The New Mexico Department of Game and Fish (NMDGF) and PLJV are developing an overarching playa conservation strategy in eastern New Mexico that builds on many years of education and outreach efforts in Curry and Roosevelt counties. This strategy has already resulted in a large number of restored playas, with more expected as the effort is broadened to include other counties.
“Restored playas provide habitat for a tremendous diversity of species; if the playas start holding water more often, the entire ecosystem flourishes.”
Since March 2020, 18 playas have been contracted for restoration or had restoration projects completed. In total, 308 acres have been restored, which includes both the restored playas and surrounding grass buffers. An additional 218 acres are currently under contract to be restored in the future.
“It’s exciting to see the program expanding geographically, as it benefits both wildlife and people,” said Elise Goldstein, Assistant Chief of the Wildlife Section at NMDGF. “Restored playas provide habitat for a tremendous diversity of species; if the playas start holding water more often, the entire ecosystem flourishes. Aquifer depletion is also a very real concern for communities in eastern New Mexico and the recharge benefits from playas is a very big piece of the conversation.”
Working on Private Lands
By focusing on playa restoration, NMDGF has been able to expand work into the eastern part of the state and onto private working lands.
“Typically, NMDGF mostly works on public lands, but playas are usually found on private lands,” Goldstein said. “I’m excited about doing work in an area of the state where we haven’t been able to engage as much in the past.”
Having the capacity to expand the playa work is due in large part to a continuously growing partnership. Soil and Water Conservation Districts, such as Central Curry and Southwest Quay, are playing an important role in this effort, and the partners are starting to collaborate with additional Conservation Districts as the effort grows.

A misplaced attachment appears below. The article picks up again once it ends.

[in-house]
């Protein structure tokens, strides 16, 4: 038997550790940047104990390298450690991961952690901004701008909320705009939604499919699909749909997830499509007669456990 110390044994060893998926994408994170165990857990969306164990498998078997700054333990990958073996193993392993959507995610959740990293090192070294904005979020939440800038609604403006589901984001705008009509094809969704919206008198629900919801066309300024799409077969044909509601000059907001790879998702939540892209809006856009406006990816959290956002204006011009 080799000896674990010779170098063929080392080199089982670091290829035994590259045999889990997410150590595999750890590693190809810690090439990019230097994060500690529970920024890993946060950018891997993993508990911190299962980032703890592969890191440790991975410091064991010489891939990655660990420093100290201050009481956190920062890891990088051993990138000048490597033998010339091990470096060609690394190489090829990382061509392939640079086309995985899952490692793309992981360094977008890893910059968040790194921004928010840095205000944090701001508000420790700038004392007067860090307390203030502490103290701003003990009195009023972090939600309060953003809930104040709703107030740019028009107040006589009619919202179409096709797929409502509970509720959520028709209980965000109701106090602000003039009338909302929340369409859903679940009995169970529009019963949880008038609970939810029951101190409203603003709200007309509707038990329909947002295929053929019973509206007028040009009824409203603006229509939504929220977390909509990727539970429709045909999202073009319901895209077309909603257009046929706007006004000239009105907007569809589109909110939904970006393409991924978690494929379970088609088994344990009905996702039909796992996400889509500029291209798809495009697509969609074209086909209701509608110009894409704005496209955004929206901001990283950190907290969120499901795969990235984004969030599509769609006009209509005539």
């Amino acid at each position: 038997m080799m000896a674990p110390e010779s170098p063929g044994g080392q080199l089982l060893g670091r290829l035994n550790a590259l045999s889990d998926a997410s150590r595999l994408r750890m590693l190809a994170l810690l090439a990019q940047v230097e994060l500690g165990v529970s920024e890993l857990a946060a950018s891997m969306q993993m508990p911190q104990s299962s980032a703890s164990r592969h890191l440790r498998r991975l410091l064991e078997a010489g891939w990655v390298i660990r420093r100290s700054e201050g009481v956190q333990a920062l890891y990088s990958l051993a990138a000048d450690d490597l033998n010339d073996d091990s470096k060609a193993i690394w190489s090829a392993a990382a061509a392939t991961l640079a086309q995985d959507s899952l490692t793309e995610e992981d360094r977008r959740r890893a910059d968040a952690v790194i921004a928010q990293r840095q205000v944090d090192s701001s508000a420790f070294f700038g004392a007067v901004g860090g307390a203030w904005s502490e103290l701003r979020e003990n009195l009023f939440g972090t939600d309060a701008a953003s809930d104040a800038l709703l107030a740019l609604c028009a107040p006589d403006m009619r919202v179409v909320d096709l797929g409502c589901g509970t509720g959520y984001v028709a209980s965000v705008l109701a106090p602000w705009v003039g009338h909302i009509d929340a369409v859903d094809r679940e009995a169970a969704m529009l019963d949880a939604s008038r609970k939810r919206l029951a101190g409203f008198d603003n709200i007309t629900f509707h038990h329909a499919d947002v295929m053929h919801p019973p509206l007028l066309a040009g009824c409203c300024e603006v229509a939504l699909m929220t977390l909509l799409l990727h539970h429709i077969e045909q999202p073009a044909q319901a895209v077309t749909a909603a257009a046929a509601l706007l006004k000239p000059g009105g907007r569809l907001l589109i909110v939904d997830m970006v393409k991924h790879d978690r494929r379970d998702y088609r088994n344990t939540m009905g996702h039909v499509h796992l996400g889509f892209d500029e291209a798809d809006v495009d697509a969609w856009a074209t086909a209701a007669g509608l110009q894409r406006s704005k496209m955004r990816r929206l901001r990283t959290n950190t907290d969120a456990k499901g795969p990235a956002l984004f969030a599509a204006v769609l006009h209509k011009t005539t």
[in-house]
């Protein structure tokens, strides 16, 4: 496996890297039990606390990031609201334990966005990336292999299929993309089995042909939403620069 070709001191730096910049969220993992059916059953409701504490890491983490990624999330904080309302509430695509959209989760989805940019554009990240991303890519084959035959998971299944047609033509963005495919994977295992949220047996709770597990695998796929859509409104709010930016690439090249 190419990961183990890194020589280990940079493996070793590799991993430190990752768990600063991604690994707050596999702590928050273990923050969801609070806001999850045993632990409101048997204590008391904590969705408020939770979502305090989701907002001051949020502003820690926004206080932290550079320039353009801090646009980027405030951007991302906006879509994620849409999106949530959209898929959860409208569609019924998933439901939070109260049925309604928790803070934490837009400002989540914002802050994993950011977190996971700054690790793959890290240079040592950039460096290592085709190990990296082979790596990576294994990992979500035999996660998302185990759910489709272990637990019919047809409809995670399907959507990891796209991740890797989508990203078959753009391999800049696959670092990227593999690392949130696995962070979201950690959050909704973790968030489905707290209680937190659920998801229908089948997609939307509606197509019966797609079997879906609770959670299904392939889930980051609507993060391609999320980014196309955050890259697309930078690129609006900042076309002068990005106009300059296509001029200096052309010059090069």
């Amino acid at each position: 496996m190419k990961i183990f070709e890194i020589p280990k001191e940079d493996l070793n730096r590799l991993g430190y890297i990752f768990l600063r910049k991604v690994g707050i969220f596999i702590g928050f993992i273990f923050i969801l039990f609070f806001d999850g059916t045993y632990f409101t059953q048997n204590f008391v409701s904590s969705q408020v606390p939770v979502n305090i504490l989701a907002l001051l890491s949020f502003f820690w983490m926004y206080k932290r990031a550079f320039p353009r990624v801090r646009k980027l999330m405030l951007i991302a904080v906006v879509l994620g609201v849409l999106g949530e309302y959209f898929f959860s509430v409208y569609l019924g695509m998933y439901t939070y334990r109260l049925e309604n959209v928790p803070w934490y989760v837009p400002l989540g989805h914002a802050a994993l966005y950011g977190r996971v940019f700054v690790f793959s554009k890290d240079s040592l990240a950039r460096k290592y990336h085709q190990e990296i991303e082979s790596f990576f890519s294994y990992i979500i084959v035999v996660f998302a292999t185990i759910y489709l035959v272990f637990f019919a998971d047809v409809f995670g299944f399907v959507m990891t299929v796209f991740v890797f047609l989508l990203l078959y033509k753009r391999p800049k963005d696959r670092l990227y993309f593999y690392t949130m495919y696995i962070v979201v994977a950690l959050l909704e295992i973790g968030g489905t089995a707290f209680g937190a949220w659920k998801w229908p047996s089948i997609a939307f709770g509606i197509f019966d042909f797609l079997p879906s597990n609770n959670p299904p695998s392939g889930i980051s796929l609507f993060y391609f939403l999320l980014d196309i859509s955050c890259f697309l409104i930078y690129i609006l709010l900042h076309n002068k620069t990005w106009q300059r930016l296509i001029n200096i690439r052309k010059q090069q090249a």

In the last five months, PLJV and Conservation Districts in Curry and Southwest Quay counties have promoted playa and grassland conservation to over 250 landowners through newsletters, direct mailings and in-person visits. In recent weeks, contracts with three ranchers to restore over 100 acres of playas and grass buffers have been put in place.
A Growing Partnership
Other partners include Bird Conservancy of the Rockies, Natural Resources Conservation Service (NRCS), New Mexico State Land Office, Thornburg Foundation, and, most crucially, the landowners.
Anna Stearns, a private lands wildlife biologist funded through Bird Conservancy, NMDGF, NRCS, and Thornburg Foundation has been working in eastern New Mexico to aid in NRCS activities that conserve grassland habitat. As part of her role, Anna works with private landowners, land managers and resource professionals to coordinate the restoration of playas in eastern New Mexico, such as a five-acre playa on the Kiowa National Grasslands in Harding County.
This month, NMDGF also hired a private-lands biologist, Jena Nierman, to work in southeastern New Mexico, and some of the work Jena does will involve targeted outreach and playa restoration.
“I’m looking forward to continuing to expand and use what we learn here to develop similar programs in additional locations in eastern New Mexico,” Goldstein said.